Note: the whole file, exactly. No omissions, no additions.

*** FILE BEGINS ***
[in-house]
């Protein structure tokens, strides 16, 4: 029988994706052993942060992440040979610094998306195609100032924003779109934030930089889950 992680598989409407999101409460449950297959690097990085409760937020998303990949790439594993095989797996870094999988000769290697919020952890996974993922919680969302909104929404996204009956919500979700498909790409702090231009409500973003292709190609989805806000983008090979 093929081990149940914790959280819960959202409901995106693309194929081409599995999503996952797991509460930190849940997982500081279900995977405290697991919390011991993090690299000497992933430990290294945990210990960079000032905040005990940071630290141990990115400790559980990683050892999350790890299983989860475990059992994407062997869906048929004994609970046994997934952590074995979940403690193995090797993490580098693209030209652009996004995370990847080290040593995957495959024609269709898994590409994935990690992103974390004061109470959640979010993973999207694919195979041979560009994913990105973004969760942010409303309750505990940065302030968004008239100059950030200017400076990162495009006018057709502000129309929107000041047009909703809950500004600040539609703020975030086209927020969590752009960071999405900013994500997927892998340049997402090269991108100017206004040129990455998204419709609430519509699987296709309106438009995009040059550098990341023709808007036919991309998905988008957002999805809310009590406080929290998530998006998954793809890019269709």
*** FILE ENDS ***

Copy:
[in-house]
């Protein structure tokens, strides 16, 4: 029988994706052993942060992440040979610094998306195609100032924003779109934030930089889950 992680598989409407999101409460449950297959690097990085409760937020998303990949790439594993095989797996870094999988000769290697919020952890996974993922919680969302909104929404996204009956919500979700498909790409702090231009409500973003292709190609989805806000983008090979 093929081990149940914790959280819960959202409901995106693309194929081409599995999503996952797991509460930190849940997982500081279900995977405290697991919390011991993090690299000497992933430990290294945990210990960079000032905040005990940071630290141990990115400790559980990683050892999350790890299983989860475990059992994407062997869906048929004994609970046994997934952590074995979940403690193995090797993490580098693209030209652009996004995370990847080290040593995957495959024609269709898994590409994935990690992103974390004061109470959640979010993973999207694919195979041979560009994913990105973004969760942010409303309750505990940065302030968004008239100059950030200017400076990162495009006018057709502000129309929107000041047009909703809950500004600040539609703020975030086209927020969590752009960071999405900013994500997927892998340049997402090269991108100017206004040129990455998204419709609430519509699987296709309106438009995009040059550098990341023709808007036919991309998905988008957002999805809310009590406080929290998530998006998954793809890019269709």